Here's what some of the largest players on the internet may decide to do:
In the growing battle for the future of the Web, some of the biggest sites online -- Google, Facebook, and other tech stalwarts -- are considering a coordinated blackout of their sites, some of the web’s most popular destinations.
No Google searches. No Facebook updates. No Tweets. No Amazon.com shopping. Nothing.
The action would be a dramatic response to the Stop Online Piracy Act (SOPA), a bill backed by the motion picture and recording industries that is intended to eliminate theft online once and for all. The creators of some of the web's biggest sites argue it could instead dramatically restrict law-abiding U.S. companies -- and reshape the web as we know it.
Such a move is drastic. And though the details of exactly how it would work are unclear, it's already under consideration, according to Markham Erickson, the executive director of NetCoalition, a trade association that includes the likes of Google, PayPal, Yahoo, and Twitter.This legislation needs to be stopped. We don't need to allow large companies to censor content and squash their competition without any due process.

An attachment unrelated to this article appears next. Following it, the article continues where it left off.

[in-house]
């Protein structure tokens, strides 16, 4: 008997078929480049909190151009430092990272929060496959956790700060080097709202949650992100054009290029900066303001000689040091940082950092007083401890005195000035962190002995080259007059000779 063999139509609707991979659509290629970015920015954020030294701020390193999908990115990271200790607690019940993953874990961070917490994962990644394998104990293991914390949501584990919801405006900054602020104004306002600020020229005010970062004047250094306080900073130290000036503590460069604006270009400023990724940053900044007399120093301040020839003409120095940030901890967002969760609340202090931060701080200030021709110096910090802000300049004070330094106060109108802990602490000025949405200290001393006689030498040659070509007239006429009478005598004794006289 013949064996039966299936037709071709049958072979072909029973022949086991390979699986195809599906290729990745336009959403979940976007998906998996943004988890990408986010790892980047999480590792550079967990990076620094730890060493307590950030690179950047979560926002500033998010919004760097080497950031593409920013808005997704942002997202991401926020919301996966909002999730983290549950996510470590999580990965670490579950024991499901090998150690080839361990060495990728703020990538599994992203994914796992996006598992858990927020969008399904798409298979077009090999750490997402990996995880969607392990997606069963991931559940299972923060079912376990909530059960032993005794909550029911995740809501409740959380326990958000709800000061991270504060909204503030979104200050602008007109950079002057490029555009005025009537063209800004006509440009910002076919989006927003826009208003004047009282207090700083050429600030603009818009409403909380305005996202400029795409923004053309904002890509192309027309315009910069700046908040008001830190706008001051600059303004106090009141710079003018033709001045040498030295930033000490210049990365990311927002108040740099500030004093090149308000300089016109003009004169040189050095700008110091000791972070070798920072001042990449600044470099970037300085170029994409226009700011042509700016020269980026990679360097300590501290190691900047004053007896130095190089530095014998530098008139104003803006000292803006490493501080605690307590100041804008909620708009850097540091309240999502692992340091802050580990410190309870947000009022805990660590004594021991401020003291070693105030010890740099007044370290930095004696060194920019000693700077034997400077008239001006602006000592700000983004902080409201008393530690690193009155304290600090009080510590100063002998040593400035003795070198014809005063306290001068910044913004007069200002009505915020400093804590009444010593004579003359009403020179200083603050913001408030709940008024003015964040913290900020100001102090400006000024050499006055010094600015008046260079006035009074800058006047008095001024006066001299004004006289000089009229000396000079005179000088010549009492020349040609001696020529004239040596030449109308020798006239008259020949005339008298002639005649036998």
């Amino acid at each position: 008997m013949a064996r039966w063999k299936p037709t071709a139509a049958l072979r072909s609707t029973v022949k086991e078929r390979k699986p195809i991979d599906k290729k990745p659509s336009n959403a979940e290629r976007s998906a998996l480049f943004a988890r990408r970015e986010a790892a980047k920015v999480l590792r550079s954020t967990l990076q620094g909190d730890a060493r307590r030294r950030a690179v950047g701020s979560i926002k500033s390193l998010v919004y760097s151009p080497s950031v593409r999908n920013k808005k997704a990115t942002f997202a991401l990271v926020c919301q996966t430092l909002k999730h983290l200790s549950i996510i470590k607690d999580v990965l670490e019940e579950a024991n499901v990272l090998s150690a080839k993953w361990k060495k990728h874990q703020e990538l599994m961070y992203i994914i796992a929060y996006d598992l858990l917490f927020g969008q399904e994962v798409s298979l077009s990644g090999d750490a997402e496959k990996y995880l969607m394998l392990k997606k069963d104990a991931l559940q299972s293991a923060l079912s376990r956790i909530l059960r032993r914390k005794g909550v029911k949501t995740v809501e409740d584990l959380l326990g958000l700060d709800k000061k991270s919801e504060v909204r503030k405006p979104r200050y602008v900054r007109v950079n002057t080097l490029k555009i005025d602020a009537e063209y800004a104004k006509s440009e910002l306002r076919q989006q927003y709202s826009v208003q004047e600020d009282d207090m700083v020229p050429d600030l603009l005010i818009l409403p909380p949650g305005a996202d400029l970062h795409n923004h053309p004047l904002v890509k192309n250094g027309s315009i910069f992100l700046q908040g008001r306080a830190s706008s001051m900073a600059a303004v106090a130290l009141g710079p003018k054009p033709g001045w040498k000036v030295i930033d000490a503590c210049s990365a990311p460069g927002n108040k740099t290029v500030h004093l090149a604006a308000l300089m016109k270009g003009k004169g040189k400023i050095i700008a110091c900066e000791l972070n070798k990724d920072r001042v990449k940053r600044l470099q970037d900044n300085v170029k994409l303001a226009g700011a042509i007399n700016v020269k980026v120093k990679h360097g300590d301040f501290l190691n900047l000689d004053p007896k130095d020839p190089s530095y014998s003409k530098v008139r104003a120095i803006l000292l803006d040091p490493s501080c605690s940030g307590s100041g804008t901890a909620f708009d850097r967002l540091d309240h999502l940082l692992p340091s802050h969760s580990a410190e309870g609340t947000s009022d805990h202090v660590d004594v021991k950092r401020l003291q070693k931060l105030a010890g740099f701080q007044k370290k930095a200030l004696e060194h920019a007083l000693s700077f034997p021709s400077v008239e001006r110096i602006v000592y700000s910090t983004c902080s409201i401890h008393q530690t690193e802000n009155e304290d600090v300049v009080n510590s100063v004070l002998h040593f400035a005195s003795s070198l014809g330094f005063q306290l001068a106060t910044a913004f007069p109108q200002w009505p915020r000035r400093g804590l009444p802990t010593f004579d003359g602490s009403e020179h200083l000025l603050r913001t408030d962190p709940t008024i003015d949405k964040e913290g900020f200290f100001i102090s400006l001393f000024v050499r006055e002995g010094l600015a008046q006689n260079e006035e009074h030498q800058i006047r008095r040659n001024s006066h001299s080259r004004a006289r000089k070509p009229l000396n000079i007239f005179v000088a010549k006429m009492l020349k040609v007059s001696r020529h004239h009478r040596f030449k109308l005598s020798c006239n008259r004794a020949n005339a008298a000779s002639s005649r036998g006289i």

“Mozilla had a blackout day and Wikipedia has talked about something similar,” Erickson told FoxNews.com, calling this kind of operation unprecedented.
"A number of companies have had discussions about that," he said.
With the Senate debating the SOPA legislation at the end of January, it looks as if the tech industry’s top dogs are finally adding bite to their bark, something CNET called "the nuclear option."
"When the home pages of Google.com, Amazon.com, Facebook.com, and their Internet allies simultaneously turn black with anti-censorship warnings that ask users to contact politicians about a vote in the U.S. Congress the next day on SOPA,” Declan McCullagh wrote, “you’ll know they’re finally serious.”